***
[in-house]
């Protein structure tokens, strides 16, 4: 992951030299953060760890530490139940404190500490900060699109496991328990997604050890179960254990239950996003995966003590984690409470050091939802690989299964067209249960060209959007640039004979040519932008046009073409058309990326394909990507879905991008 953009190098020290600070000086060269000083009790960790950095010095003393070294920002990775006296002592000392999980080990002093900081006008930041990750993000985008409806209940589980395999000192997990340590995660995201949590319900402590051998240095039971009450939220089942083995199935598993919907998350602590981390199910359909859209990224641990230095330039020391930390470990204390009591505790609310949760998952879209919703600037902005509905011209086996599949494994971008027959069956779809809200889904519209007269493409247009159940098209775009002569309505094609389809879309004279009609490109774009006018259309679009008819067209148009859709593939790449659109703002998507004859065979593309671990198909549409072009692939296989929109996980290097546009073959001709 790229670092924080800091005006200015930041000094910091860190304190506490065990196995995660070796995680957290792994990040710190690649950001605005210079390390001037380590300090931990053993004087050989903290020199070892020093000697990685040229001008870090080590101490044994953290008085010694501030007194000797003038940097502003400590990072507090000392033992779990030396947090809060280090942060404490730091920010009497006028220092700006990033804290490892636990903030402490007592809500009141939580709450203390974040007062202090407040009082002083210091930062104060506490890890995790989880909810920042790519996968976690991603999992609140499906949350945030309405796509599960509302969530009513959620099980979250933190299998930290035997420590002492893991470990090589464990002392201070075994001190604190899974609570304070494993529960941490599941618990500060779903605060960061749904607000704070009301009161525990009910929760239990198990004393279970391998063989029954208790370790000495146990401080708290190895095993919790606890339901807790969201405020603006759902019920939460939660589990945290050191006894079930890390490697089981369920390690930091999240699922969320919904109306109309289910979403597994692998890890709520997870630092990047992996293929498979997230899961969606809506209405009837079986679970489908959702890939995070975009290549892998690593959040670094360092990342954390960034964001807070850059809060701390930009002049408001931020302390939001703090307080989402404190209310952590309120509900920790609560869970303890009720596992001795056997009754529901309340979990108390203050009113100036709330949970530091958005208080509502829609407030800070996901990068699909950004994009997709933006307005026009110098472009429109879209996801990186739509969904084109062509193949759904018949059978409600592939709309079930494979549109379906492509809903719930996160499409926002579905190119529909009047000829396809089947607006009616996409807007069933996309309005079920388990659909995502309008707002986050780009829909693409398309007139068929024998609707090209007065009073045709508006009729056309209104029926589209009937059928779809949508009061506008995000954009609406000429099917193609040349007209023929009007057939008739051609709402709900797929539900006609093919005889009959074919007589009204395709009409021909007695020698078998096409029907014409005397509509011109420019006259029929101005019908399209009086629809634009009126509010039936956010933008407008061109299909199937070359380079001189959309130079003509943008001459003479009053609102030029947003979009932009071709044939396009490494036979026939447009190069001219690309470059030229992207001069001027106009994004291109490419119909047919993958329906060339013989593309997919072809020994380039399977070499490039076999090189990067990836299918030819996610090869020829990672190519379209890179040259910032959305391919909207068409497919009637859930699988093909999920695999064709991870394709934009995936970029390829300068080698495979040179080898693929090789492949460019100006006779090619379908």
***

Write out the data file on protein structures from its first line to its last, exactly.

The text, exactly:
[in-house]
């Protein structure tokens, strides 16, 4: 992951030299953060760890530490139940404190500490900060699109496991328990997604050890179960254990239950996003995966003590984690409470050091939802690989299964067209249960060209959007640039004979040519932008046009073409058309990326394909990507879905991008 953009190098020290600070000086060269000083009790960790950095010095003393070294920002990775006296002592000392999980080990002093900081006008930041990750993000985008409806209940589980395999000192997990340590995660995201949590319900402590051998240095039971009450939220089942083995199935598993919907998350602590981390199910359909859209990224641990230095330039020391930390470990204390009591505790609310949760998952879209919703600037902005509905011209086996599949494994971008027959069956779809809200889904519209007269493409247009159940098209775009002569309505094609389809879309004279009609490109774009006018259309679009008819067209148009859709593939790449659109703002998507004859065979593309671990198909549409072009692939296989929109996980290097546009073959001709 790229670092924080800091005006200015930041000094910091860190304190506490065990196995995660070796995680957290792994990040710190690649950001605005210079390390001037380590300090931990053993004087050989903290020199070892020093000697990685040229001008870090080590101490044994953290008085010694501030007194000797003038940097502003400590990072507090000392033992779990030396947090809060280090942060404490730091920010009497006028220092700006990033804290490892636990903030402490007592809500009141939580709450203390974040007062202090407040009082002083210091930062104060506490890890995790989880909810920042790519996968976690991603999992609140499906949350945030309405796509599960509302969530009513959620099980979250933190299998930290035997420590002492893991470990090589464990002392201070075994001190604190899974609570304070494993529960941490599941618990500060779903605060960061749904607000704070009301009161525990009910929760239990198990004393279970391998063989029954208790370790000495146990401080708290190895095993919790606890339901807790969201405020603006759902019920939460939660589990945290050191006894079930890390490697089981369920390690930091999240699922969320919904109306109309289910979403597994692998890890709520997870630092990047992996293929498979997230899961969606809506209405009837079986679970489908959702890939995070975009290549892998690593959040670094360092990342954390960034964001807070850059809060701390930009002049408001931020302390939001703090307080989402404190209310952590309120509900920790609560869970303890009720596992001795056997009754529901309340979990108390203050009113100036709330949970530091958005208080509502829609407030800070996901990068699909950004994009997709933006307005026009110098472009429109879209996801990186739509969904084109062509193949759904018949059978409600592939709309079930494979549109379906492509809903719930996160499409926002579905190119529909009047000829396809089947607006009616996409807007069933996309309005079920388990659909995502309008707002986050780009829909693409398309007139068929024998609707090209007065009073045709508006009729056309209104029926589209009937059928779809949508009061506008995000954009609406000429099917193609040349007209023929009007057939008739051609709402709900797929539900006609093919005889009959074919007589009204395709009409021909007695020698078998096409029907014409005397509509011109420019006259029929101005019908399209009086629809634009009126509010039936956010933008407008061109299909199937070359380079001189959309130079003509943008001459003479009053609102030029947003979009932009071709044939396009490494036979026939447009190069001219690309470059030229992207001069001027106009994004291109490419119909047919993958329906060339013989593309997919072809020994380039399977070499490039076999090189990067990836299918030819996610090869020829990672190519379209890179040259910032959305391919909207068409497919009637859930699988093909999920695999064709991870394709934009995936970029390829300068080698495979040179080898693929090789492949460019100006006779090619379908």